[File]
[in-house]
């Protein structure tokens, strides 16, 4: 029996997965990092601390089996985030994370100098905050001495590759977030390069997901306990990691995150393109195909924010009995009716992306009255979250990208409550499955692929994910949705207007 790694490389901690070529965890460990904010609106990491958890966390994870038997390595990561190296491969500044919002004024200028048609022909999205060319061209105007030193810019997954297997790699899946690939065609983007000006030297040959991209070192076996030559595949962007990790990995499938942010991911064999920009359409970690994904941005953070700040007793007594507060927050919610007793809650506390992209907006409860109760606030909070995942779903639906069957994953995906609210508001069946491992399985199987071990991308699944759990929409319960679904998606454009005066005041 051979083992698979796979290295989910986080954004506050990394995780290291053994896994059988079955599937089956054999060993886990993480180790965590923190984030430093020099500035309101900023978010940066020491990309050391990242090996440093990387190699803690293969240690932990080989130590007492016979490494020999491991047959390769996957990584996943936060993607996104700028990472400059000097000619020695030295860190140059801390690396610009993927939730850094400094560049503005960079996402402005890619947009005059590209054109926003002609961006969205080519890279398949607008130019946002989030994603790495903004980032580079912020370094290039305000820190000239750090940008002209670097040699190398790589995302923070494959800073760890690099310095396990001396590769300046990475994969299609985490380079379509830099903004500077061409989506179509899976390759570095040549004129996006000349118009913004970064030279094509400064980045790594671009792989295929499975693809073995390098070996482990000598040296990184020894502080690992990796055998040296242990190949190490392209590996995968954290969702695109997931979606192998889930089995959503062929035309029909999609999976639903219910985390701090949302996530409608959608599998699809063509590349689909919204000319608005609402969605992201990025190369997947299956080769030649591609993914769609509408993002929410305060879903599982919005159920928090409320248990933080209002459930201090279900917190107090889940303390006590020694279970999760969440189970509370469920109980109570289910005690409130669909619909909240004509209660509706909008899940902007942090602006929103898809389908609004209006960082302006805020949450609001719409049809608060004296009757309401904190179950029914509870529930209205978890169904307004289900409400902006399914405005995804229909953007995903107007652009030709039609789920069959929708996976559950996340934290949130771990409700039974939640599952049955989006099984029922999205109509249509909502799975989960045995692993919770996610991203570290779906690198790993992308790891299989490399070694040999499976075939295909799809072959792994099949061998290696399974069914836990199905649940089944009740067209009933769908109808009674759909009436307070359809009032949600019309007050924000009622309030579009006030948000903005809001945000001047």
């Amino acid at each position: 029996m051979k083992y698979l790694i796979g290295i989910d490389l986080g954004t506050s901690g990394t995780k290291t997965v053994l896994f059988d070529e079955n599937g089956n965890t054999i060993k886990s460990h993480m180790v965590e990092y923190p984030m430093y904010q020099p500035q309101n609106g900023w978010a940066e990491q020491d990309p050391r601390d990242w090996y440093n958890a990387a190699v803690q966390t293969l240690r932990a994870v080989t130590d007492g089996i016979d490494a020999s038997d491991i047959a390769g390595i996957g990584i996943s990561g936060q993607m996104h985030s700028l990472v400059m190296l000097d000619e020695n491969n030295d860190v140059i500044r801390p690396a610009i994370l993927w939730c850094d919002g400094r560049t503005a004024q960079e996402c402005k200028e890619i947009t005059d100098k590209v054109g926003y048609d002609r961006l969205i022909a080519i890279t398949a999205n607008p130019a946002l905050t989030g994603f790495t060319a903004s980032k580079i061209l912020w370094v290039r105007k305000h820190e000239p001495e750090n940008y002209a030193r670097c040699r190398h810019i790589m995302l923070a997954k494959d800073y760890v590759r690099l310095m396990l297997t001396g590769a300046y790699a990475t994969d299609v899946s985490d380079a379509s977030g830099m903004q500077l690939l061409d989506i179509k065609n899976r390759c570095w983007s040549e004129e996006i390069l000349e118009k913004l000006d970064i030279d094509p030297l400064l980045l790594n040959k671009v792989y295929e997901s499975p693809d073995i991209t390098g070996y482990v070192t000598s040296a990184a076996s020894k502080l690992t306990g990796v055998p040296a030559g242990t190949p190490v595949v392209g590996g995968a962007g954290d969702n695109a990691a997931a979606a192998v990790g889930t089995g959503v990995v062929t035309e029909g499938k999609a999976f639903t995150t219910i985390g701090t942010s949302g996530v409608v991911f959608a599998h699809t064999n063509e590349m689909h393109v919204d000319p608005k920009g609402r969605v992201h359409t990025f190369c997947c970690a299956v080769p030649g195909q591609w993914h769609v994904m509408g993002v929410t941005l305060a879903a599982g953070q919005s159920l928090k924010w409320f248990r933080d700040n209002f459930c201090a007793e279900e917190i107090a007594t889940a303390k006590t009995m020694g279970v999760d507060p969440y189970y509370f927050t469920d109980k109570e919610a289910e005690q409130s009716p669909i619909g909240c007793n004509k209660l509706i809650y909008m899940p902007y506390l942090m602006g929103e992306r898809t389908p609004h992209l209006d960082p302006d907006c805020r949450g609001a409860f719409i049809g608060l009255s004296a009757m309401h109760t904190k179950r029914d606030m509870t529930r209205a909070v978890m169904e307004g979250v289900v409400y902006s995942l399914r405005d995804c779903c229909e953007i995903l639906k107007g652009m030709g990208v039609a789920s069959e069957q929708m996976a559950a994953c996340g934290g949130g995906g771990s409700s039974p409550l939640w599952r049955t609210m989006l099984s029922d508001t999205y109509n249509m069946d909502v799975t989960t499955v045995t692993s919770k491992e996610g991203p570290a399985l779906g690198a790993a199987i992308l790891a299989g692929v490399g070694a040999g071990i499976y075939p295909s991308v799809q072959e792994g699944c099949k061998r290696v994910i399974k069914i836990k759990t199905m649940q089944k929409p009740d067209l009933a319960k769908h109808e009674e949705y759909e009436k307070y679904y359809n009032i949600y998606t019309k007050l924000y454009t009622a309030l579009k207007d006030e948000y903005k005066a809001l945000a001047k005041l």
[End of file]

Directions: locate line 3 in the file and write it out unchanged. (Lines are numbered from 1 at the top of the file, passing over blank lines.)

């Amino acid at each position: 029996m051979k083992y698979l790694i796979g290295i989910d490389l986080g954004t506050s901690g990394t995780k290291t997965v053994l896994f059988d070529e079955n599937g089956n965890t054999i060993k886990s460990h993480m180790v965590e990092y923190p984030m430093y904010q020099p500035q309101n609106g900023w978010a940066e990491q020491d990309p050391r601390d990242w090996y440093n958890a990387a190699v803690q966390t293969l240690r932990a994870v080989t130590d007492g089996i016979d490494a020999s038997d491991i047959a390769g390595i996957g990584i996943s990561g936060q993607m996104h985030s700028l990472v400059m190296l000097d000619e020695n491969n030295d860190v140059i500044r801390p690396a610009i994370l993927w939730c850094d919002g400094r560049t503005a004024q960079e996402c402005k200028e890619i947009t005059d100098k590209v054109g926003y048609d002609r961006l969205i022909a080519i890279t398949a999205n607008p130019a946002l905050t989030g994603f790495t060319a903004s980032k580079i061209l912020w370094v290039r105007k305000h820190e000239p001495e750090n940008y002209a030193r670097c040699r190398h810019i790589m995302l923070a997954k494959d800073y760890v590759r690099l310095m396990l297997t001396g590769a300046y790699a990475t994969d299609v899946s985490d380079a379509s977030g830099m903004q500077l690939l061409d989506i179509k065609n899976r390759c570095w983007s040549e004129e996006i390069l000349e118009k913004l000006d970064i030279d094509p030297l400064l980045l790594n040959k671009v792989y295929e997901s499975p693809d073995i991209t390098g070996y482990v070192t000598s040296a990184a076996s020894k502080l690992t306990g990796v055998p040296a030559g242990t190949p190490v595949v392209g590996g995968a962007g954290d969702n695109a990691a997931a979606a192998v990790g889930t089995g959503v990995v062929t035309e029909g499938k999609a999976f639903t995150t219910i985390g701090t942010s949302g996530v409608v991911f959608a599998h699809t064999n063509e590349m689909h393109v919204d000319p608005k920009g609402r969605v992201h359409t990025f190369c997947c970690a299956v080769p030649g195909q591609w993914h769609v994904m509408g993002v929410t941005l305060a879903a599982g953070q919005s159920l928090k924010w409320f248990r933080d700040n209002f459930c201090a007793e279900e917190i107090a007594t889940a303390k006590t009995m020694g279970v999760d507060p969440y189970y509370f927050t469920d109980k109570e919610a289910e005690q409130s009716p669909i619909g909240c007793n004509k209660l509706i809650y909008m899940p902007y506390l942090m602006g929103e992306r898809t389908p609004h992209l209006d960082p302006d907006c805020r949450g609001a409860f719409i049809g608060l009255s004296a009757m309401h109760t904190k179950r029914d606030m509870t529930r209205a909070v978890m169904e307004g979250v289900v409400y902006s995942l399914r405005d995804c779903c229909e953007i995903l639906k107007g652009m030709g990208v039609a789920s069959e069957q929708m996976a559950a994953c996340g934290g949130g995906g771990s409700s039974p409550l939640w599952r049955t609210m989006l099984s029922d508001t999205y109509n249509m069946d909502v799975t989960t499955v045995t692993s919770k491992e996610g991203p570290a399985l779906g690198a790993a199987i992308l790891a299989g692929v490399g070694a040999g071990i499976y075939p295909s991308v799809q072959e792994g699944c099949k061998r290696v994910i399974k069914i836990k759990t199905m649940q089944k929409p009740d067209l009933a319960k769908h109808e009674e949705y759909e009436k307070y679904y359809n009032i949600y998606t019309k007050l924000y454009t009622a309030l579009k207007d006030e948000y903005k005066a809001l945000a001047k005041l």